Bring Heel Spurs to Heel
You’ve all seen old westerns where the cowboy drives his spurs into the horse’s flanks and the horse takes off at a gallop. You’d probably take off at a gallop too, if someone jabbed your sides with something sharp! If you’ve ever felt as if someone has poked a sharp object into the heel of your foot, you may have developed a heel spur. It’s not made of metal, and no one is poking you, but you are likely ready to run for relief.
What is a Heel Spur?
This protrusion from the bone of your heel is actually a calcium deposit. When the plantar fascia, the band of tissue that runs from your heel to the front of your foot, absorbs a lot of stress, it can become stretched or torn. The resulting swelling and inflammation can cause it to pull against the heel bone, and in response, the bone forms more calcium to extend itself and accommodate the pull. This growth comes slowly over a period of months, but the spur can eventually grow as long as half an inch.
Why Does It Hurt?
The spur itself doesn’t hurt, but with your movements it pokes and prods into the soft tissue around it, like a rider’s spur pokes into a horse’s side. Whenever tissue is irritated in this way, pain can result. Since plantar fasciitis is often related to problems with arch support or your gait, other muscle or ligament discomfort may also be felt. If you have a sharp pain in your heel, you will want to have the specialists at Aadvanced Foot Care Associates check it out.
Risk Factors for Heel Spurs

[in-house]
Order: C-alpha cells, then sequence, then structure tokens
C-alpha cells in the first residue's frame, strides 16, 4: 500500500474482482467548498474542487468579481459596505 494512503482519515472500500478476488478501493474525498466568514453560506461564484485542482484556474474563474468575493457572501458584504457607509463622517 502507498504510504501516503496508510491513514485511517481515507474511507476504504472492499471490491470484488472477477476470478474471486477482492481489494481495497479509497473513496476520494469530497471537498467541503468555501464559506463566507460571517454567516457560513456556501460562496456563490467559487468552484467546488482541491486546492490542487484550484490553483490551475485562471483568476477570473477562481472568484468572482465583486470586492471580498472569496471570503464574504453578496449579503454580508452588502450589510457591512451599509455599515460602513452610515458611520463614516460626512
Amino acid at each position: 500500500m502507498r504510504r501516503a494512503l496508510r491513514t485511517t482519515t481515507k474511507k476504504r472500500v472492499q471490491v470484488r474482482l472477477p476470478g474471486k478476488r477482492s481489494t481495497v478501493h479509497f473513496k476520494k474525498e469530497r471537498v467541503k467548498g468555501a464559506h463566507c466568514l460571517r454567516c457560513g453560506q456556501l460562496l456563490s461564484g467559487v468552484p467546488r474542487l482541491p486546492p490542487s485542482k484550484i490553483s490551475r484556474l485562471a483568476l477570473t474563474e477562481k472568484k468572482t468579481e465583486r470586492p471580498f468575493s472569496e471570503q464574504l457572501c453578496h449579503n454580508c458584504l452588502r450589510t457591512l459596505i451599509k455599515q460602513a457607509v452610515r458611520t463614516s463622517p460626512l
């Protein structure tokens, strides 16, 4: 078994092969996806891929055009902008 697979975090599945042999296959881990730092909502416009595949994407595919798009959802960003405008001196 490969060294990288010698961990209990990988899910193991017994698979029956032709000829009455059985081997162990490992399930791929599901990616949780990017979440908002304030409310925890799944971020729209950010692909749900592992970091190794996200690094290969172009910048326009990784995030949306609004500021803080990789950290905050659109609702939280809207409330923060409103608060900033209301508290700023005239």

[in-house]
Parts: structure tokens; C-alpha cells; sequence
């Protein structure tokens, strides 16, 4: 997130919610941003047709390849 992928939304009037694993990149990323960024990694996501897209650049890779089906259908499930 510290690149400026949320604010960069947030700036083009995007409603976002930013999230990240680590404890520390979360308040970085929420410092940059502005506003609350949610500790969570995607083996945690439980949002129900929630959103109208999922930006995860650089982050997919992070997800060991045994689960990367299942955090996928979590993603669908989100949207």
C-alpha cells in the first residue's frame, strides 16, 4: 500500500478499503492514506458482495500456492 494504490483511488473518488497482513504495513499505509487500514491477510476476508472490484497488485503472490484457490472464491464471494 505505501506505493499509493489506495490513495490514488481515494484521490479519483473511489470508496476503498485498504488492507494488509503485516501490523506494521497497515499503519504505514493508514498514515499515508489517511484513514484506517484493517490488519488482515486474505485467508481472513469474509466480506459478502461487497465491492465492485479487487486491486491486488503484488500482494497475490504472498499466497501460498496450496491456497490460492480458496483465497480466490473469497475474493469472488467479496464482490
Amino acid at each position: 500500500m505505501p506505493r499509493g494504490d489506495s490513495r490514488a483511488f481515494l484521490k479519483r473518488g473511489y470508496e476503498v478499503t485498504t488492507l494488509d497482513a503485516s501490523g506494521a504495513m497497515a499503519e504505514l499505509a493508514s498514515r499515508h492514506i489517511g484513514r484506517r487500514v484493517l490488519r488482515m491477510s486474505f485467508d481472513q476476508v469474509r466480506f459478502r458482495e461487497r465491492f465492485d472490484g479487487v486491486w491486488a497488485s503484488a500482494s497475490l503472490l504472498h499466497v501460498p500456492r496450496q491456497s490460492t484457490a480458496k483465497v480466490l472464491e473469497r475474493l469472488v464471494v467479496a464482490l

If something in the structure of your foot causes you to have an abnormal walking gait, you are more at risk for developing plantar fasciitis and a spur may form. Running on hard pavement can also cause trauma to the heel, especially if your shoes don’t fit properly or don’t have the right arch support or cushioning. And, as much as we hate to hear this, excess weight can definitely make the feet more prone to developing this condition. Jobs that involve a lot of standing, flat feet, or high arches can also increase your risk. People with diabetes are unfortunately prone to this and many other foot problems as well.
What to Do for Spurs on Your Heel
If you’ve experienced heel pain for over a month, it’s time to let one of the specialists at Aadvanced Foot Care Associates take a look at your foot. They can evaluate your symptoms and take an x-ray if needed to see if a spur is present. Many times they will suggest conservative treatments like stretches, taping, or proper shoes to alleviate your symptoms. Our experts may measure and fit your feet for custom shoe orthotics to correct an imbalance in your gait, or prescribe physical therapy for your condition. Surgery will be recommended only if all other methods are not able to bring relief. Call our foot specialists today at their Rego Park location at (718) 896-4433, Plainview office at (516) 822-9595 or Flushing location at (718) 969-2266 or you can quickly request an appointment online. Our goal is help you to enjoy a life without foot pain!
Photo credit: David Freedman, DPM